Nixon did not work in a vacuum, and that's why you can click on the accomplishments listed below and get more information.
- National Environmental Protection Act (NEPA), January 1970
- Environmental Protection Agency, December 1970
- President's Council on Environmental Equality (CEQ) 1970
- Earth Day / Earth Week
- Clean Air Act
- Clean Water Act
- Summary: Is the Earth Cleaner Today and Lessons for Today's Politicians
The National Environmental Policy Act (NEPA) was largely written and introduced by Washington Senator Henry M. Jackson and passed by Congress. Nixon signed the bill into law in January 1970.
Among the things that the EPA and NEPA does is require Environmental Impact Statements to evaluate negative environmental impacts of all government actions and regulations. Today, any large public or private sector project may require an EIS and lots of other permits before construction can begin.
Nixon went further and created the Environmental Protection Agency to make sure that there were mechanisms to enforce NEPA. According to its website, the EPA:
"Was established on December 2, 1970 to consolidate in one agency a variety of federal research, monitoring, standard-setting and enforcement activities to ensure environmental protection...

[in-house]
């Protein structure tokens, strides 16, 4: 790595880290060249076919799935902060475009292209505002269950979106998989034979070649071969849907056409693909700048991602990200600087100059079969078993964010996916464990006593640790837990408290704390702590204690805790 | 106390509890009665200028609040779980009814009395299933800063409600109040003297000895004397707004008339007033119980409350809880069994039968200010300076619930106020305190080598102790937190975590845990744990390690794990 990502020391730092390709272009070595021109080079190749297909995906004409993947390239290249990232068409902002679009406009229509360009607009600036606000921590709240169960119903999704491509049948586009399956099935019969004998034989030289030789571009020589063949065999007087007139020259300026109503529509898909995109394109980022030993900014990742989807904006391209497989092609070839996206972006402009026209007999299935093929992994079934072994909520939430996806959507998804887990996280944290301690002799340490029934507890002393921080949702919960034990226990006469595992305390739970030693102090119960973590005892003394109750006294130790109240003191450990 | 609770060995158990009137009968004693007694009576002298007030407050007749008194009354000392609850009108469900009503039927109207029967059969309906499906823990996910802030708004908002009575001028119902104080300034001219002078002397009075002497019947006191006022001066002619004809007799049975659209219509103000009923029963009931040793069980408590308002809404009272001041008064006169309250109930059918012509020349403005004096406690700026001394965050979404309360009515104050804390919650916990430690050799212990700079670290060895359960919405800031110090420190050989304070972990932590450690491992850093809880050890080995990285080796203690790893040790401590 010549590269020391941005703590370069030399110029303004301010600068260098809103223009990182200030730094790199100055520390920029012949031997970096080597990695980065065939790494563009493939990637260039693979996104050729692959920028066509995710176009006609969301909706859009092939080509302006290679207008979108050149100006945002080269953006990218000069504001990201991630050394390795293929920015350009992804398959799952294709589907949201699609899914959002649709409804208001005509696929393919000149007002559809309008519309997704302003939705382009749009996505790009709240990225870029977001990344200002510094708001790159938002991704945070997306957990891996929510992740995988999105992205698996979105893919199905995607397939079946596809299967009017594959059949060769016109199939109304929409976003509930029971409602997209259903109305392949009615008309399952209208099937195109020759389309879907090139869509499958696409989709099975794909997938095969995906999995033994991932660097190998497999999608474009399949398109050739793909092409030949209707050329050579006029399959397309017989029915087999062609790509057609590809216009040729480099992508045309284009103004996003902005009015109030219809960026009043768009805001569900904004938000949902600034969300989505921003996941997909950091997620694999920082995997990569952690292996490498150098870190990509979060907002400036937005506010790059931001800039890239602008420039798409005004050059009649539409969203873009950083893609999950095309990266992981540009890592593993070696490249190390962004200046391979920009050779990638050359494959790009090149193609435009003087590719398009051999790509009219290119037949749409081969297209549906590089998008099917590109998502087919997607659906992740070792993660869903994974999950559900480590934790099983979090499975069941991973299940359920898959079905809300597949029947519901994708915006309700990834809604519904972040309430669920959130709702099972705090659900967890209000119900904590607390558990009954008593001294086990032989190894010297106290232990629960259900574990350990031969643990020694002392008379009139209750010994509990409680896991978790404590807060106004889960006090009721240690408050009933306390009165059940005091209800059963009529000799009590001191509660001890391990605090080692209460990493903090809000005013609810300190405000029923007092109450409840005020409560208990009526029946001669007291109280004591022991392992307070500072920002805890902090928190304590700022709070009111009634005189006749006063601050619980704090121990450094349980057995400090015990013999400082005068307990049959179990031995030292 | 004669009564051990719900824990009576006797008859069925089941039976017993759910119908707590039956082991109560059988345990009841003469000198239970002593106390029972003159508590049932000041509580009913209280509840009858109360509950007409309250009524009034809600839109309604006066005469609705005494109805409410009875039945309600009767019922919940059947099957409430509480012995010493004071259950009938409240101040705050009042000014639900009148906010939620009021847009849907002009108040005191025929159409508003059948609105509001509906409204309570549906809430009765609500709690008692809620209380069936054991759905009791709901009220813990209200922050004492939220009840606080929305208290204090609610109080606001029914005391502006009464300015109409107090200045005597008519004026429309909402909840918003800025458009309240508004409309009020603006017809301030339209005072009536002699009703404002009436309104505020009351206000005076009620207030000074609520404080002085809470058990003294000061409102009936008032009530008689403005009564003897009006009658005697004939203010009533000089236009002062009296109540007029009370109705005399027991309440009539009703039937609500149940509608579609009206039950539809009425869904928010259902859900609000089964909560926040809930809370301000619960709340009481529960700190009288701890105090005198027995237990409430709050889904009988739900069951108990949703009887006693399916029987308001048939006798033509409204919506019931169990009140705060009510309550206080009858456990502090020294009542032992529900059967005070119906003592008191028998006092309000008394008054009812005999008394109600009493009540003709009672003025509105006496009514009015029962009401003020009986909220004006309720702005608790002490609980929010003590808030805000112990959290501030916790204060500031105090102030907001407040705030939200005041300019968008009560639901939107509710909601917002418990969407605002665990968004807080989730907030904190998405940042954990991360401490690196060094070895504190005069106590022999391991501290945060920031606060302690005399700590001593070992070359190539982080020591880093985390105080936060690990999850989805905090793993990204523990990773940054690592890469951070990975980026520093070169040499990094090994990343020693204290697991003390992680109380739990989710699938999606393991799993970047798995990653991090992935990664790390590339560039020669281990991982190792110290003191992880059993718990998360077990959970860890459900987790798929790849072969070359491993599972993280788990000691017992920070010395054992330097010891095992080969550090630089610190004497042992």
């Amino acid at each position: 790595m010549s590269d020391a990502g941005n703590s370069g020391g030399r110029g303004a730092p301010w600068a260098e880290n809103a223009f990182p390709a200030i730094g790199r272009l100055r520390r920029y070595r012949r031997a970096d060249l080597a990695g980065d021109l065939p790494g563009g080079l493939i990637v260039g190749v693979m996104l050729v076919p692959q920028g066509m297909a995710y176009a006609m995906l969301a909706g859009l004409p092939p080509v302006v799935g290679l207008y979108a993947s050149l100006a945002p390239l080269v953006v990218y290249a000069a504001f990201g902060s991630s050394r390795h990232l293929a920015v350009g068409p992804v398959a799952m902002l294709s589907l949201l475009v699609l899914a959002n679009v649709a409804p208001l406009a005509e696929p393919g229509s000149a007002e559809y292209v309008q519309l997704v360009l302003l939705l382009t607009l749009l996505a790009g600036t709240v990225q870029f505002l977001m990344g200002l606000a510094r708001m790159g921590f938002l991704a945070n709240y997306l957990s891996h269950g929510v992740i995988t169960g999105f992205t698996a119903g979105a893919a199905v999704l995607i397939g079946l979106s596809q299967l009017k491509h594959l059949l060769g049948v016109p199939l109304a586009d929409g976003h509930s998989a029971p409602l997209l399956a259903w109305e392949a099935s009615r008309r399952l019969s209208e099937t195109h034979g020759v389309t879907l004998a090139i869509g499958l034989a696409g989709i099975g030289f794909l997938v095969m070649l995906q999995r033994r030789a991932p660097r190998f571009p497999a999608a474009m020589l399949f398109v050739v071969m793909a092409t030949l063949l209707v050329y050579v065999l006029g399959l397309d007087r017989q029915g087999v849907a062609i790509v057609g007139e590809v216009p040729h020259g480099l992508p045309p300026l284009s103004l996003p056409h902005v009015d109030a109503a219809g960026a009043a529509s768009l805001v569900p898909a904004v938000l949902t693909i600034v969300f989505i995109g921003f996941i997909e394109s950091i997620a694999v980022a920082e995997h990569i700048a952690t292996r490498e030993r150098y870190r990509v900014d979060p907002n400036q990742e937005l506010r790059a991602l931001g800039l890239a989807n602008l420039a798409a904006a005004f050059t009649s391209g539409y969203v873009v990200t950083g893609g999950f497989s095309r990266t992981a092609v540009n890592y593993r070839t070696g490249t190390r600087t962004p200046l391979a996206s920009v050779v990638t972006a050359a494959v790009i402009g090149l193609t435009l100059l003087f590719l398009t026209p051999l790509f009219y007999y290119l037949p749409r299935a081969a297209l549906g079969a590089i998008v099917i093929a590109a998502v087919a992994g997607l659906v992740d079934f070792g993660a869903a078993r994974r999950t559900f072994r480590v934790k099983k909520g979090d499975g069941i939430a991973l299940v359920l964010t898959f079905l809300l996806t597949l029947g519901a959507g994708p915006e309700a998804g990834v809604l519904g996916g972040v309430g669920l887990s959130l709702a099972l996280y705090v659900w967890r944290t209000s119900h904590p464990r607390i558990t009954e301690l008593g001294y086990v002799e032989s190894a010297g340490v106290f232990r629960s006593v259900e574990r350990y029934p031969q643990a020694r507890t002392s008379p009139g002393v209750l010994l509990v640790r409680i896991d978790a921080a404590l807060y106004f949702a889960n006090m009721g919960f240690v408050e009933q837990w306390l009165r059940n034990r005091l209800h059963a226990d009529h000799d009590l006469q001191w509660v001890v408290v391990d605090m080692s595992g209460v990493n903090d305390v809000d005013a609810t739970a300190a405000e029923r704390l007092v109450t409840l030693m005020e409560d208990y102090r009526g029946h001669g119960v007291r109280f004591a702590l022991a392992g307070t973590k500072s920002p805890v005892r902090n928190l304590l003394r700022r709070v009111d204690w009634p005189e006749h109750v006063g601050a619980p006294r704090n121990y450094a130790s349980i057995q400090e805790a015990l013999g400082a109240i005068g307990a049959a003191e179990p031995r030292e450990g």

Since its inception, EPA has been working for a cleaner, healthier environment for the American people." (Source: http://www2.epa.gov/aboutepa/epa-history)
Basically, the EPA was formed to operate under the administrative branch of the government as one agency to make sure all environmental laws were enforced by one agency instead of several different ones that could have had different and, at times, conflicting agendas.
Nixon created the EPA based in part of legislation action and based on recommendations of advisors on how to implement the many different existing, new and anticipated environmental regulations: NEPA, and the overhauled Clean Air Act of 1970, amendments that created the modern Clean Water Act.
Recent news stories might make people think President Obama started the President's Council on Environmental Quality (CEQ).
It was founded it was founded by conservative Republican Richard Nixon with the following mission:
“The Council on Environmental Quality (CEQ) coordinates Federal environmental efforts and works closely with agencies and other White House offices in the development of environmental policies and initiatives....
CEQ was established within the Executive Office of the President by Congress as part of the National Environmental Policy Act of 1969 (NEPA) and additional responsibilities were provided by the Environmental Quality Improvement Act of 1970.” (Source: https://www.whitehouse.gov/administration/eop/ceq/about)
Again, there were various versions of this law, including the 1955 Air Pollution Control Act, and the Clean Air Act of 1963 and 1967 amendments.
But the 1970 version again had more muscle, in part because of the Environmental Protection Act (EPA) and the National Environmental Protection Agency (NEPA).
According to the Union of Concerned Scientists (hardly a conservative bunch),the modern Clean Air Act:
“is a United States federal law designed to protect human health and the environment from the effects of air pollution.